What can we do in Massachusetts?

Proposed legislation (H.4041, a redraft of H.2113), introduced by Rep. Carolyn Dykema, would place commonsense restrictions on neonics and promote pollinator habitats in the state.

This bill (H.4041):

• Requires that neonicotinoids be applied only by licensed or certified applicators
• Limits application during the blooming season to agricultural and horticultural uses
• Requires pesticide applicators to give the property owner a notice of risks associated with neonicotinoids to pollinators, and alternative products which could be used

• Neonicotinoid training will be integrated into the existing pesticide applicator licensing process
• The Dept. of Transportation will be directed to identify opportunities for the introduction of pollinator habitats on department property (ie., along highways).

See a fact sheet explaining the bill, here. Or see the full text of the bill, here.

The bill is currently (as of July 20, 2018) sitting in the House Committee on Ways & Means, which could be its last stop before a full vote of the House. The bill has a record number of cosponsors (135 out of 200 total legislators - see the list here), BUT unless legislators see this as a priority, the bill won't even be voted on before the session ends on July 31st...

That's where you come in...

Take action HERE within seconds

And share our action page:

Use this form to send a quick email to your state legislators asking them to push for a vote on Rep. Dykema's Pollinator Protection Act ASAP. The more people they hear from, the more likely they are to support the bill! If you haven't contacted them in a while, do it again.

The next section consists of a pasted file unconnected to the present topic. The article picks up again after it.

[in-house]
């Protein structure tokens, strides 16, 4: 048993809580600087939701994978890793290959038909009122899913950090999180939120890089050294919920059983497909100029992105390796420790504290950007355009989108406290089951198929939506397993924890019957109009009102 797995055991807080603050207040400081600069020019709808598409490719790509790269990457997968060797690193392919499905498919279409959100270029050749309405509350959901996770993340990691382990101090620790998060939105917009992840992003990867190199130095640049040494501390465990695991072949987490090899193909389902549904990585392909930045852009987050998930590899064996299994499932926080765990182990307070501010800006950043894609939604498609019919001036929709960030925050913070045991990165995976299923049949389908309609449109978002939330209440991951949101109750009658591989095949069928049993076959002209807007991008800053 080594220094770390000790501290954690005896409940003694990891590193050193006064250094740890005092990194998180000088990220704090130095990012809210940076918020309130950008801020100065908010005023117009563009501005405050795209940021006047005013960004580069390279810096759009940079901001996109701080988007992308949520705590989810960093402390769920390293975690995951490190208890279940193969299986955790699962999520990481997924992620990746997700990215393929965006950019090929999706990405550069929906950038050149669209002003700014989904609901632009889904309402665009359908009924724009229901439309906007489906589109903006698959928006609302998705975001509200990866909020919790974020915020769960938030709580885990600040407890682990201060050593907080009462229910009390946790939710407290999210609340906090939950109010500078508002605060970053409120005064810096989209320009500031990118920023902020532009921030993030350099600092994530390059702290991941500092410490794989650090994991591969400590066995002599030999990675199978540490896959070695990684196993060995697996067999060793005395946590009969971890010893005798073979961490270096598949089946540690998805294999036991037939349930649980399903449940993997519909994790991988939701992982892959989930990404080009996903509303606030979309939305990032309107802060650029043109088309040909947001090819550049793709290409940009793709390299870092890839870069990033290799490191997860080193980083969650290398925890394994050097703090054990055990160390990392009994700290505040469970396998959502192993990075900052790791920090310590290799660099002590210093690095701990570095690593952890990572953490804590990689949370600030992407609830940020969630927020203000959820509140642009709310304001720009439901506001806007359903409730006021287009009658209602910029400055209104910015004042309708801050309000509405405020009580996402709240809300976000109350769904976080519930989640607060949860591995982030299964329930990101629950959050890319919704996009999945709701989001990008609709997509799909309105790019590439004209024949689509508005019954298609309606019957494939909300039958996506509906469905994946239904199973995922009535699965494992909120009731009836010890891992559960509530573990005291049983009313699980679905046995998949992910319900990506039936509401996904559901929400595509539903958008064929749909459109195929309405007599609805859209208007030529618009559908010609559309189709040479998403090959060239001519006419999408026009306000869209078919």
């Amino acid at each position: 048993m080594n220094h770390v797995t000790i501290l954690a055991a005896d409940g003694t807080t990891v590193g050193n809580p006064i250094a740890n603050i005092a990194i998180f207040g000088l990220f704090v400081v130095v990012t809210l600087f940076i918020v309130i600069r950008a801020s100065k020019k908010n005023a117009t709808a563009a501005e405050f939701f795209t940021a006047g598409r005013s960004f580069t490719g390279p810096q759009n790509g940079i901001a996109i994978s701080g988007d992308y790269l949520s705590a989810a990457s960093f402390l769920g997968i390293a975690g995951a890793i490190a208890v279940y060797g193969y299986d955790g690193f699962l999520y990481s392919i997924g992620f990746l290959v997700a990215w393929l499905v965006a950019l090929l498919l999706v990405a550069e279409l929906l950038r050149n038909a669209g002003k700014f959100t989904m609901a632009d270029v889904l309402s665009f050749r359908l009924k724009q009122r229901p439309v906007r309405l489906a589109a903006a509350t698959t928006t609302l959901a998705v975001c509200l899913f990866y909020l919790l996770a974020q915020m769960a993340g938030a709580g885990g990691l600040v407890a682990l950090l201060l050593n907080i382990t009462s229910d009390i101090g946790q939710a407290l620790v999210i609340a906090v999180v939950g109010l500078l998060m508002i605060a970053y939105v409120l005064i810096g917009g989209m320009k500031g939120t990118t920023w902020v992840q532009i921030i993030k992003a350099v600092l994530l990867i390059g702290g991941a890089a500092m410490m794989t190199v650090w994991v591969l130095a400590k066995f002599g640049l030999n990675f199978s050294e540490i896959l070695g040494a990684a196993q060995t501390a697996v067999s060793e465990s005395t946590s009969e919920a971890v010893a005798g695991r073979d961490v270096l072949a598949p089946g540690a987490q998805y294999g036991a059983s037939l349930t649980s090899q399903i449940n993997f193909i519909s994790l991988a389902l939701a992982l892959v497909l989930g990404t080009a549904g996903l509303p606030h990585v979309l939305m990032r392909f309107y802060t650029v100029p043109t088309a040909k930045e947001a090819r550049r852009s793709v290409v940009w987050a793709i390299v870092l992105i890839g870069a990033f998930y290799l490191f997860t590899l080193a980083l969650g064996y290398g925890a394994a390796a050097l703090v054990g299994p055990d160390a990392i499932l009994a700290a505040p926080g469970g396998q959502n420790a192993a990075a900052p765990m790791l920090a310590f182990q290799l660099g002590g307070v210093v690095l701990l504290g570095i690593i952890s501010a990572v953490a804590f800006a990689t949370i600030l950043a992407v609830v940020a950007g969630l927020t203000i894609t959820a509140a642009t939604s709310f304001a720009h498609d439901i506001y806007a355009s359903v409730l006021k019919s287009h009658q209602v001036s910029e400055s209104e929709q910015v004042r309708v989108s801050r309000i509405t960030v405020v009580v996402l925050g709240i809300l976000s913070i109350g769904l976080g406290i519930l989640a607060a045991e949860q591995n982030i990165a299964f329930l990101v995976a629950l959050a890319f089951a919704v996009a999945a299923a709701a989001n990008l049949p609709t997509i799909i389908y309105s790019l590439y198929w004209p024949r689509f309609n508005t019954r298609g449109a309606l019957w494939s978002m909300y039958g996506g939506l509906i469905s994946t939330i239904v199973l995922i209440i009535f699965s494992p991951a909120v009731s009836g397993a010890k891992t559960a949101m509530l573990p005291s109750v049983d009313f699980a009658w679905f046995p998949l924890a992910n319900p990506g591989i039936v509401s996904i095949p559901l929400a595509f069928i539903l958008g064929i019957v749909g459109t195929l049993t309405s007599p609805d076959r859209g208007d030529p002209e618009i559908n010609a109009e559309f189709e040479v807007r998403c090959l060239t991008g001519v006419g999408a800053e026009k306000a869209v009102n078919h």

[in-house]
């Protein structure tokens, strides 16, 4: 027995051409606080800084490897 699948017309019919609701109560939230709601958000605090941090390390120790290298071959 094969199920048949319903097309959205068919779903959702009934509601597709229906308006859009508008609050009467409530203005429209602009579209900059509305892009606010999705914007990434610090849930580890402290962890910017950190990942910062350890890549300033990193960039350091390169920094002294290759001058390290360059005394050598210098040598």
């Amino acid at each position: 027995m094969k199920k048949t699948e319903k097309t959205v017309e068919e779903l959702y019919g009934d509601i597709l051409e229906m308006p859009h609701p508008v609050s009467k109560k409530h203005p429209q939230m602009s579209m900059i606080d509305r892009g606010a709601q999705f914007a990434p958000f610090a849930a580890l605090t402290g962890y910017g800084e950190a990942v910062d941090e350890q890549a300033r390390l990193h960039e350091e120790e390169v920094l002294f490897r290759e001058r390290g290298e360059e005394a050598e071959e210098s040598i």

Please note that personalized emails have a far greater impact than form emails, and phone calls are even better. A few suggested talking points are below. Please share our action page:

Suggested talking points:

  • As your constituent, I hope that you will push for a vote on the Pollinator Projection Act (H.4041), which has 135 cosponsors and is currently in the House Committee on Ways & Means.
  • An increasing amount of research indicates that neonicotinoid pesticides, also known as "neonics," are a major factor in pollinator decline, posing a serious threat to our food, public health, and environment. Massachusetts bees are dying at an alarming rate, and I'm writing/calling to encourage our state to take action.
  • In Massachusetts, many of our most important crops require insect pollinators, including cranberries, blueberries, and apples. These and many other crops are threatened by the precipitous drop in pollinators, and an increasing number of studies point to a class of pesticides, known as neonicotinoids, as a primary culprit.
  • "An Act to Protect Massachusetts Pollinators," would require that neonics be only applied by trained applicators. It would require applicators to inform landowners about the associated risks. The bill also encourages pollinator habitats along highways and other state land.
  • Please contact Chairman Jeffrey Sánchez and encourage a vote to protect pollinators and move H.4041. Thank you for your attention to this issue.




Support Legislation To Regenerate Soils and Sequester Carbon